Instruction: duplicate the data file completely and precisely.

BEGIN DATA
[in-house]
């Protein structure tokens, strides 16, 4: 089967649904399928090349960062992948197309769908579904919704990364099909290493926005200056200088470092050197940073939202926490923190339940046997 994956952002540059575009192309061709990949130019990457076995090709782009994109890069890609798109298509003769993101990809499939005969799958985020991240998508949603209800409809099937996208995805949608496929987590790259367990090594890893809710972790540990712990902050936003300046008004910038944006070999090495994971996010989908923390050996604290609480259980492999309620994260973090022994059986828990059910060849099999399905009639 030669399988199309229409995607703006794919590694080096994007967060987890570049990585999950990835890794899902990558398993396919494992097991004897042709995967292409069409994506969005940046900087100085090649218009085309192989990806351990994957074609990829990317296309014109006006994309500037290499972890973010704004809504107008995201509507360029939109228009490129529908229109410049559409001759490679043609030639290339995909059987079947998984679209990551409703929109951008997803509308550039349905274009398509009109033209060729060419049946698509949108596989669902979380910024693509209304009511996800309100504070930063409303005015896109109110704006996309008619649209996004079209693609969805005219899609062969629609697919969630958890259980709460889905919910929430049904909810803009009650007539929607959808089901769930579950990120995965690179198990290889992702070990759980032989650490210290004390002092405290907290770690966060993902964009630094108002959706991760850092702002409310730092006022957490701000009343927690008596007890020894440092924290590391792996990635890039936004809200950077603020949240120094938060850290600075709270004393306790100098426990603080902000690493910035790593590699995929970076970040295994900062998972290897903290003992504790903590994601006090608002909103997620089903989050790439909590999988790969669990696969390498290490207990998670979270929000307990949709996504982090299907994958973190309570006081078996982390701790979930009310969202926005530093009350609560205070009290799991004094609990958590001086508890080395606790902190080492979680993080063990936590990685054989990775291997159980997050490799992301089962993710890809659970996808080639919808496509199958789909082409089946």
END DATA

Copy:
[in-house]
């Protein structure tokens, strides 16, 4: 089967649904399928090349960062992948197309769908579904919704990364099909290493926005200056200088470092050197940073939202926490923190339940046997 994956952002540059575009192309061709990949130019990457076995090709782009994109890069890609798109298509003769993101990809499939005969799958985020991240998508949603209800409809099937996208995805949608496929987590790259367990090594890893809710972790540990712990902050936003300046008004910038944006070999090495994971996010989908923390050996604290609480259980492999309620994260973090022994059986828990059910060849099999399905009639 030669399988199309229409995607703006794919590694080096994007967060987890570049990585999950990835890794899902990558398993396919494992097991004897042709995967292409069409994506969005940046900087100085090649218009085309192989990806351990994957074609990829990317296309014109006006994309500037290499972890973010704004809504107008995201509507360029939109228009490129529908229109410049559409001759490679043609030639290339995909059987079947998984679209990551409703929109951008997803509308550039349905274009398509009109033209060729060419049946698509949108596989669902979380910024693509209304009511996800309100504070930063409303005015896109109110704006996309008619649209996004079209693609969805005219899609062969629609697919969630958890259980709460889905919910929430049904909810803009009650007539929607959808089901769930579950990120995965690179198990290889992702070990759980032989650490210290004390002092405290907290770690966060993902964009630094108002959706991760850092702002409310730092006022957490701000009343927690008596007890020894440092924290590391792996990635890039936004809200950077603020949240120094938060850290600075709270004393306790100098426990603080902000690493910035790593590699995929970076970040295994900062998972290897903290003992504790903590994601006090608002909103997620089903989050790439909590999988790969669990696969390498290490207990998670979270929000307990949709996504982090299907994958973190309570006081078996982390701790979930009310969202926005530093009350609560205070009290799991004094609990958590001086508890080395606790902190080492979680993080063990936590990685054989990775291997159980997050490799992301089962993710890809659970996808080639919808496509199958789909082409089946």